Pope’s Tips for Becoming a Saint
A practical first step toward holiness — as well as for assuring peace in one’s family and in the world — is to pray for a person who has caused offence or harm, Pope Francis said.
“Are you merciful towards the people who have harmed you or don’t like you? If God is merciful, if he is holy, if he is perfect, then we must be merciful, holy and perfect as he is. This is holiness. A man or woman who does this deserves to be canonised,” the pope said during an evening parish Mass.
“I suggest you start small,” Pope Francis told members of the parish of St Mary Josefa on the extreme eastern edge of the diocese of Rome. “We all have enemies. We all know that so-and-so speaks ill of us. We all know. And we all know that this person or that person hates us.”
When that happens, the pope said, “I suggest you take a minute, look at God and say, ‘This person is your son or your daughter, change his or her heart, bless him or her.’ This is praying for those who don’t like us, for our enemies. Perhaps the rancour will remain in us, but we are making an effort to follow the path of this God who is so good, merciful, holy, perfect, who makes the sun rise on the evil and the good.”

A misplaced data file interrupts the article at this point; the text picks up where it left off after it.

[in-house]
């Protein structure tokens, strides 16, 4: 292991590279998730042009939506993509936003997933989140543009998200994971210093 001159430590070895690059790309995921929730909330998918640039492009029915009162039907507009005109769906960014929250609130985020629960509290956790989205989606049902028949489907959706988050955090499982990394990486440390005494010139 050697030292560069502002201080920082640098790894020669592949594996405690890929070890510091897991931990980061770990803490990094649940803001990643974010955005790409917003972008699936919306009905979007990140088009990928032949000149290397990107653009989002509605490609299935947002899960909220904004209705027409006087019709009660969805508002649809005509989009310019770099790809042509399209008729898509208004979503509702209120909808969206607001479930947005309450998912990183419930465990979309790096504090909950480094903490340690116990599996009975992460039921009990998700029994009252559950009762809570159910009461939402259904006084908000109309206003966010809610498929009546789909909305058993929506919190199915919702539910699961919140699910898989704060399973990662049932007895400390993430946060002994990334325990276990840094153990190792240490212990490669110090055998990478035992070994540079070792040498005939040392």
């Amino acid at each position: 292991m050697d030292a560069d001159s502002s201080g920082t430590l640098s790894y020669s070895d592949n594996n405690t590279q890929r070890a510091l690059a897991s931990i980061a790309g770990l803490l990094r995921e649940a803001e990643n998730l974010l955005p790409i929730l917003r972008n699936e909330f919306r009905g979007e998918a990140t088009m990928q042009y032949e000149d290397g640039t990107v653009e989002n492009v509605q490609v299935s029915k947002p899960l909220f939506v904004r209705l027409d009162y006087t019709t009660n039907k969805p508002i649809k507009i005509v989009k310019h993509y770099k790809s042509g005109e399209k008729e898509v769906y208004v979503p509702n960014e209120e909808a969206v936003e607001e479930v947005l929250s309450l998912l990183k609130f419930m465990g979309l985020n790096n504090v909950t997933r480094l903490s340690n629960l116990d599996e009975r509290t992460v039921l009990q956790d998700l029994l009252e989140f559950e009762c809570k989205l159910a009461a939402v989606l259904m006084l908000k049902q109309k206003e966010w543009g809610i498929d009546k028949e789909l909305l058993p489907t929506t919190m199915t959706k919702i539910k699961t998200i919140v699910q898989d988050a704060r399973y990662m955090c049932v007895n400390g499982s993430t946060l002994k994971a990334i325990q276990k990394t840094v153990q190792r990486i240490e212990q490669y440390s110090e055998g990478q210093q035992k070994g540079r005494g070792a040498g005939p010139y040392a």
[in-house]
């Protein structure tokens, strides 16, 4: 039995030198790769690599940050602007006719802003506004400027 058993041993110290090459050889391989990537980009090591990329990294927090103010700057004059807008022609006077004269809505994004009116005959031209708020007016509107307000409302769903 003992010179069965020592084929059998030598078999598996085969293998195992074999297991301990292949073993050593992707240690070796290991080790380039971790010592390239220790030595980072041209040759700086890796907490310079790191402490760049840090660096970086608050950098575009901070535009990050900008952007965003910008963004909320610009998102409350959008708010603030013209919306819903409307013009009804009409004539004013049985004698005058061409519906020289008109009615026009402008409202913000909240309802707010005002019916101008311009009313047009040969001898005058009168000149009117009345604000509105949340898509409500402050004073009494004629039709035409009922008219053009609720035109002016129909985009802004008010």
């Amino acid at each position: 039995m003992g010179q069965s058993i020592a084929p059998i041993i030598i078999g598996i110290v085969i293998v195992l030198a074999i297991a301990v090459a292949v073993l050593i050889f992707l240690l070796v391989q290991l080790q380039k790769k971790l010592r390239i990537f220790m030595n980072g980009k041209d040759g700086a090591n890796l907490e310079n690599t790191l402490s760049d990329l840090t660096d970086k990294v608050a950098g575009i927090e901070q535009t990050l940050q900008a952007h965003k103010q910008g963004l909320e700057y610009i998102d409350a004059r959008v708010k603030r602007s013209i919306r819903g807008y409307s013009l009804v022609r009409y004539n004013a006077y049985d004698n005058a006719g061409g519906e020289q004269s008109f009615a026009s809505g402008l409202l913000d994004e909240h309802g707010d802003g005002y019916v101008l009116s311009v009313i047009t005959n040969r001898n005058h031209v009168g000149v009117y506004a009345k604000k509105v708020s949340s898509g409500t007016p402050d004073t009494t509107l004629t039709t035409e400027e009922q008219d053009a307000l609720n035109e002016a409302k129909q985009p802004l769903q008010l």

The day’s first reading included the line, “Be holy, for I, the Lord, your God, am holy,” and in the Gospel reading, Jesus said, “Be perfect, just as your heavenly Father is perfect.”
“You might ask me, ‘But, father, what is the path to holiness?’ ‘What is the journey needed to become holy?’ Jesus explains it well in the Gospel. He explains it with concrete examples,” the pope said.
The first example, he said, is “not taking revenge. If I have some rancour in my heart for something someone has done, I want vengeance, but this moves me off the path of holiness. No revenge. ‘But he did this and he will pay.’ Is this Christian? No. ‘He will pay’ is not in the Christian’s vocabulary. No revenge.”
In people’s everyday lives, he said, their squabbles with their relatives or neighbours may seem a little thing, but they are not. “These big wars we read about in the papers and see on the news, these massacres of people, of children, how much hatred! It’s the same hatred you have in your heart for this person, that person, that relative, your mother-in-law. It’s bigger, but it’s the same hatred.”
Forgiveness, the pope said, is the path towards holiness and toward peace. “If everyone in the world learned this, there would be no wars.”
Wars begin “with bitterness, rancour, the desire for vengeance, to make them pay,” he said. It’s an attitude that destroys families and neighbourhoods and peaceful relations between nations.
“I’m not telling you what to do, Jesus is: Love your enemies. ‘You mean I have to love that person?’ Yes.”
“I have to pray for someone who has harmed me? Yes, that he will change his life, that the Lord will forgive him,” the pope said. “This is the magnanimity of God, of God who has a big heart, who forgives all.”—By Cindy Wooden, CNS
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